Hereditary dentine disorders: dentinogenesis imperfecta and dentine dysplasia.

Barron MJ, McDonnell ST, Mackie I, Dixon MJ - Orphanet J Rare Dis (2008)

Clinical features of the inherited dentine disorders. A. Dentinogenesis imperfecta: The teeth are translucent and often roughened with severe amber discolouration. B. Dentine dysplasia: The primary teeth are translucent and amber in colour whereas the erupting secondary central incisors are of normal appearance. C. Dentine dysplasia: Radiograph showing the thistle-shaped pulp chambers of the secondary teeth.
© Copyright Policy - open-access
Related In: Results  -  Collection

License
Show All Figures
getmorefigures.php?uid=PMC2600777&req=5

Figure 1: Clinical features of the inherited dentine disorders. A. Dentinogenesis imperfecta: The teeth are translucent and often roughened with severe amber discolouration. B. Dentine dysplasia: The primary teeth are translucent and amber in colour whereas the erupting secondary central incisors are of normal appearance. C. Dentine dysplasia: Radiograph showing the thistle-shaped pulp chambers of the secondary teeth.
Mentions: DGI and DD comprise a group of autosomal dominant genetic conditions characterised by abnormal dentine structure affecting either the primary or both the primary and secondary dentitions. The teeth appear amber, brown/blue or opalescent brown while radiographically the crowns may appear bulbous, pulp chambers are often small or obliterated and the roots are often narrow with small or obliterated root canals [1,2] (Figure 1).

Bottom Line: Currently, three sub-types of DGI and two sub-types of DD are recognised but this categorisation may change when other causative mutations are found.Treatment involves removal of sources of infection or pain, improvement of aesthetics and protection of the posterior teeth from wear.Where diagnosis occurs early in life and treatment follows the outlined recommendations, good aesthetics and function can be obtained.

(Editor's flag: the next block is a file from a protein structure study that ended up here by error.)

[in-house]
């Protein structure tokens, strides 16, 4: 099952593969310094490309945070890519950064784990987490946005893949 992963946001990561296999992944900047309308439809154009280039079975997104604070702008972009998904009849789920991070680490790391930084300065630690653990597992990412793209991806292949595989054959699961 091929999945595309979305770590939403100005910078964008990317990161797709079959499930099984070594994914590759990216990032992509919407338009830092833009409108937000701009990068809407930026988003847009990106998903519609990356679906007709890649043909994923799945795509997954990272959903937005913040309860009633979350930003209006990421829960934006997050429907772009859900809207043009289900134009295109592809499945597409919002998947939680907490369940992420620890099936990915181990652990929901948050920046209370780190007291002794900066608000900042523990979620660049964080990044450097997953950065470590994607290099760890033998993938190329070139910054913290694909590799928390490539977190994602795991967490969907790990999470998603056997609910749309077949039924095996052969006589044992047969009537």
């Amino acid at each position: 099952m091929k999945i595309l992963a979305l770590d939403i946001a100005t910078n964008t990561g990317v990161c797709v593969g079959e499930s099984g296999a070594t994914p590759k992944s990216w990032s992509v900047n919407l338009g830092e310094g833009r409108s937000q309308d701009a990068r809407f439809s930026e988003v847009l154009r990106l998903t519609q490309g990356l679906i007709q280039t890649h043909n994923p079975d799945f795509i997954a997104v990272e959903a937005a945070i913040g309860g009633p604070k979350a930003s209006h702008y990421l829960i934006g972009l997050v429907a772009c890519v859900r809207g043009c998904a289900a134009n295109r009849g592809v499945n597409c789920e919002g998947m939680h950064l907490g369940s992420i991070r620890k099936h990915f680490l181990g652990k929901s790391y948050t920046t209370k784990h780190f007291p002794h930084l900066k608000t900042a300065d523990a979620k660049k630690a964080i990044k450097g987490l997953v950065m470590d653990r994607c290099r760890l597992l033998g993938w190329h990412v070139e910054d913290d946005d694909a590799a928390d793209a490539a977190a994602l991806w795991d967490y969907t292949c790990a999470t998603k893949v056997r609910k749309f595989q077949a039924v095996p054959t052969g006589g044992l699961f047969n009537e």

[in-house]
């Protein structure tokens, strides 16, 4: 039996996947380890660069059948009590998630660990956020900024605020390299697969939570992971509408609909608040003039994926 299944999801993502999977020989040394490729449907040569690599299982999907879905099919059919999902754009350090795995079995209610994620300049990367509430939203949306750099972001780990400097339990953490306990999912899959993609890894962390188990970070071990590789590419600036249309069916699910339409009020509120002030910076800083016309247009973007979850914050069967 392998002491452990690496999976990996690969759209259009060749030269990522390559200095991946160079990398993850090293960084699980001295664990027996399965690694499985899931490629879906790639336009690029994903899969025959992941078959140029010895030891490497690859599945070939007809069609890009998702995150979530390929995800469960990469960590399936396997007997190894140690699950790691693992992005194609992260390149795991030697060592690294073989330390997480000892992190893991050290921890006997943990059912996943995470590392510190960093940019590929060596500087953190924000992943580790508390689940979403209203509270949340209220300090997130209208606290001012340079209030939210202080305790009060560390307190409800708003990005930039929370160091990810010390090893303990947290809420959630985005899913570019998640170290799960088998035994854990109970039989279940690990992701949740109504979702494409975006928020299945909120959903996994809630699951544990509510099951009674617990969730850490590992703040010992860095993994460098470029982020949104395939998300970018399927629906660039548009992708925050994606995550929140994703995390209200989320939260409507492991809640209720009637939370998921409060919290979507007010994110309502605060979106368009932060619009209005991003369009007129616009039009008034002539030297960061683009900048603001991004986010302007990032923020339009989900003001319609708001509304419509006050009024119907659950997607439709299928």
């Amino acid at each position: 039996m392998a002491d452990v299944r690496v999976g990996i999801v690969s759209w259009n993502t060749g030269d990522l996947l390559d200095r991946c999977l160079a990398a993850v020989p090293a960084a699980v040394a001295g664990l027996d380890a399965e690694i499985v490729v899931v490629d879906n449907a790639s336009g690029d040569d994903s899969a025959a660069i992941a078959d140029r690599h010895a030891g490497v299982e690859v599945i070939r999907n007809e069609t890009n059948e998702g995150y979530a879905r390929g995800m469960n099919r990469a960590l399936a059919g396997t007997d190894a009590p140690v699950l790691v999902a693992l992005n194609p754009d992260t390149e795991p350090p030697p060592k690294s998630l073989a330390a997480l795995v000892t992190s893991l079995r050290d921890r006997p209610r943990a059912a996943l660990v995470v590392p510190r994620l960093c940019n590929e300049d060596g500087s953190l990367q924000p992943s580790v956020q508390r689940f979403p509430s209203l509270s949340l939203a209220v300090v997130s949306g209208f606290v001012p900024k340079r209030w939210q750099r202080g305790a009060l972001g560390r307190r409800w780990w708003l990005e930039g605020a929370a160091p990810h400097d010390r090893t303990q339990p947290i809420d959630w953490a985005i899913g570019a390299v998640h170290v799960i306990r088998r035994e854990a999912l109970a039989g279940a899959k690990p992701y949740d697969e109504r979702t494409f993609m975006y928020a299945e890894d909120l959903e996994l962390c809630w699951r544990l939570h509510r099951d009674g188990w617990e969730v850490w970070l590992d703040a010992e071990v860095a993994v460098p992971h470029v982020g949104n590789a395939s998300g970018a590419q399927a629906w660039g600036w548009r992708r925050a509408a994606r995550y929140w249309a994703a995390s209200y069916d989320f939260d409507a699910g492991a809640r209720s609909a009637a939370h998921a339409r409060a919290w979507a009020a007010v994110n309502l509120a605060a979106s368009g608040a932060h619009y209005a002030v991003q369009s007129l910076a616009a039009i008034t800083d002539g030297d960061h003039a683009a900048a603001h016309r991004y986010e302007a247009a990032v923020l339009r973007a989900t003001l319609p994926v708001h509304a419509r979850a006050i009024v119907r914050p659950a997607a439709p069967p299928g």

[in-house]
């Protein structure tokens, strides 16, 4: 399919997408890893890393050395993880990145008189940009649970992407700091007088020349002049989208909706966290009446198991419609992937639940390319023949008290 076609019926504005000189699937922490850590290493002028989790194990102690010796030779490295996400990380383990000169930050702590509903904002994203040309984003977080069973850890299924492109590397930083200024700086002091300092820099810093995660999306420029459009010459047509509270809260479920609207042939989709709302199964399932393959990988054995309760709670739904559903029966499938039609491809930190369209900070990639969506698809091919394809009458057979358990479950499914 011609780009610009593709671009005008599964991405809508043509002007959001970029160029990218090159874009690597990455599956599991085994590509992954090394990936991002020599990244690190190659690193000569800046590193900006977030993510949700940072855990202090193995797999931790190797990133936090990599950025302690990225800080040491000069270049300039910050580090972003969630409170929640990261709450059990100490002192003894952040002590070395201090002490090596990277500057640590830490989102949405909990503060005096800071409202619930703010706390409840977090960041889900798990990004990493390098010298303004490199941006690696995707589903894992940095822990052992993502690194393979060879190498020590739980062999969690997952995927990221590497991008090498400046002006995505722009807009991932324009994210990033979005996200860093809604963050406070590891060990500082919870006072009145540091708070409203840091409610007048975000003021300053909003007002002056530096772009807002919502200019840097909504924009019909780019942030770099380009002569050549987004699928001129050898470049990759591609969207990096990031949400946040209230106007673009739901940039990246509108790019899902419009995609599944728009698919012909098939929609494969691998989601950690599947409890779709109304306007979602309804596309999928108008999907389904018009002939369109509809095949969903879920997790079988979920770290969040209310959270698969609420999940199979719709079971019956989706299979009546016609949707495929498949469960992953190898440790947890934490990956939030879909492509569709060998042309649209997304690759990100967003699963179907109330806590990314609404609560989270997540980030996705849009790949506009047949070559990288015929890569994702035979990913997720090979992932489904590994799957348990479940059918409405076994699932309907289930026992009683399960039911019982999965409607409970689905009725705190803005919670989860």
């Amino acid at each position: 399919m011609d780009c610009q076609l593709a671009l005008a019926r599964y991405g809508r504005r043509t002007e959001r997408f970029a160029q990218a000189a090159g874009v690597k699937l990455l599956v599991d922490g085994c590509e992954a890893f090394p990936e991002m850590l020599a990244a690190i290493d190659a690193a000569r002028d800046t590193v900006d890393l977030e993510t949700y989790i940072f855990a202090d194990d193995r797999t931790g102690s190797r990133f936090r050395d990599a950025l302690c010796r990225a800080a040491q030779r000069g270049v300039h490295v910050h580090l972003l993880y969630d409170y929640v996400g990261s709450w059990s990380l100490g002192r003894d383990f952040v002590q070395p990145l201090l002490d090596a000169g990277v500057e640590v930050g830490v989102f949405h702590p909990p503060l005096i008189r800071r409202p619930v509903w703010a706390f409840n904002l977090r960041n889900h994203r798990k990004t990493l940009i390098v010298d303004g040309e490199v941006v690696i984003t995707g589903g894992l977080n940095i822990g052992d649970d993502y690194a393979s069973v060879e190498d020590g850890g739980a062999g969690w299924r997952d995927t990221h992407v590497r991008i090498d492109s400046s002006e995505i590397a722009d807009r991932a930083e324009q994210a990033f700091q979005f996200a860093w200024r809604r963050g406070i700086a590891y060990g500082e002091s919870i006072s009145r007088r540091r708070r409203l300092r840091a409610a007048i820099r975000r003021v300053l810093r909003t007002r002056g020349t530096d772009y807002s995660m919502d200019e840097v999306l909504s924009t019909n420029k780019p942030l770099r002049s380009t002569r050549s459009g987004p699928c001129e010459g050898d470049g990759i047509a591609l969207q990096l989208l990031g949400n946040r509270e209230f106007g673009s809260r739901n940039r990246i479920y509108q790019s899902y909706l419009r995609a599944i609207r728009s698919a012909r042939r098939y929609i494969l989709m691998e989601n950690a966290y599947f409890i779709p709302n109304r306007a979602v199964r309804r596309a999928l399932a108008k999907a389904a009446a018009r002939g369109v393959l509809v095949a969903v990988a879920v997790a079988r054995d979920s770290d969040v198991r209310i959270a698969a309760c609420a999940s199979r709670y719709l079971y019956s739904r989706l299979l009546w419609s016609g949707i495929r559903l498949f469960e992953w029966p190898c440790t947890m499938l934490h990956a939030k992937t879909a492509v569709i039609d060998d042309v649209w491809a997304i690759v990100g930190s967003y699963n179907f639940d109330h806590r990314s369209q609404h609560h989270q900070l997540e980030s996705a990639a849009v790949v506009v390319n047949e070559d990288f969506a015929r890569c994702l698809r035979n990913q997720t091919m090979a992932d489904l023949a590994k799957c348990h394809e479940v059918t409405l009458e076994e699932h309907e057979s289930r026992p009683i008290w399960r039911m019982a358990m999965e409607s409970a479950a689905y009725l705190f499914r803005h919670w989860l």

View Article: PubMed Central - HTML - PubMed

Affiliation: Faculty of Life Sciences and Dental School, Michael Smith Building, University of Manchester, Oxford Road, Manchester, M13 9PT, UK. martin.barron@manchester.ac.uk

ABSTRACT
The hereditary dentine disorders, dentinogenesis imperfecta (DGI) and dentine dysplasia (DD), comprise a group of autosomal dominant genetic conditions characterised by abnormal dentine structure affecting either the primary or both the primary and secondary dentitions. DGI is reported to have an incidence of 1 in 6,000 to 1 in 8,000, whereas that of DD type 1 is 1 in 100,000. Clinically, the teeth are discoloured and show structural defects such as bulbous crowns and small pulp chambers radiographically. The underlying defect of mineralisation often results in shearing of the overlying enamel leaving exposed weakened dentine which is prone to wear. Currently, three sub-types of DGI and two sub-types of DD are recognised but this categorisation may change when other causative mutations are found. DGI type I is inherited with osteogenesis imperfecta and recent genetic studies have shown that mutations in the genes encoding collagen type 1, COL1A1 and COL1A2, underlie this condition. All other forms of DGI and DD, except DD-1, appear to result from mutations in the gene encoding dentine sialophosphoprotein (DSPP), suggesting that these conditions are allelic. Diagnosis is based on family history, pedigree construction and detailed clinical examination, while genetic diagnosis may become useful in the future once sufficient disease-causing mutations have been discovered. Differential diagnoses include hypocalcified forms of amelogenesis imperfecta, congenital erythropoietic porphyria, conditions leading to early tooth loss (Kostmann's disease, cyclic neutropenia, Chediak-Hegashi syndrome, histiocytosis X, Papillon-Lefevre syndrome), permanent teeth discolouration due to tetracyclines, Vitamin D-dependent and vitamin D-resistant rickets. Treatment involves removal of sources of infection or pain, improvement of aesthetics and protection of the posterior teeth from wear. Beginning in infancy, treatment usually continues into adulthood with a number of options including the use of crowns, over-dentures and dental implants depending on the age of the patient and the condition of the dentition. Where diagnosis occurs early in life and treatment follows the outlined recommendations, good aesthetics and function can be obtained.

Show MeSH
Related in: MedlinePlus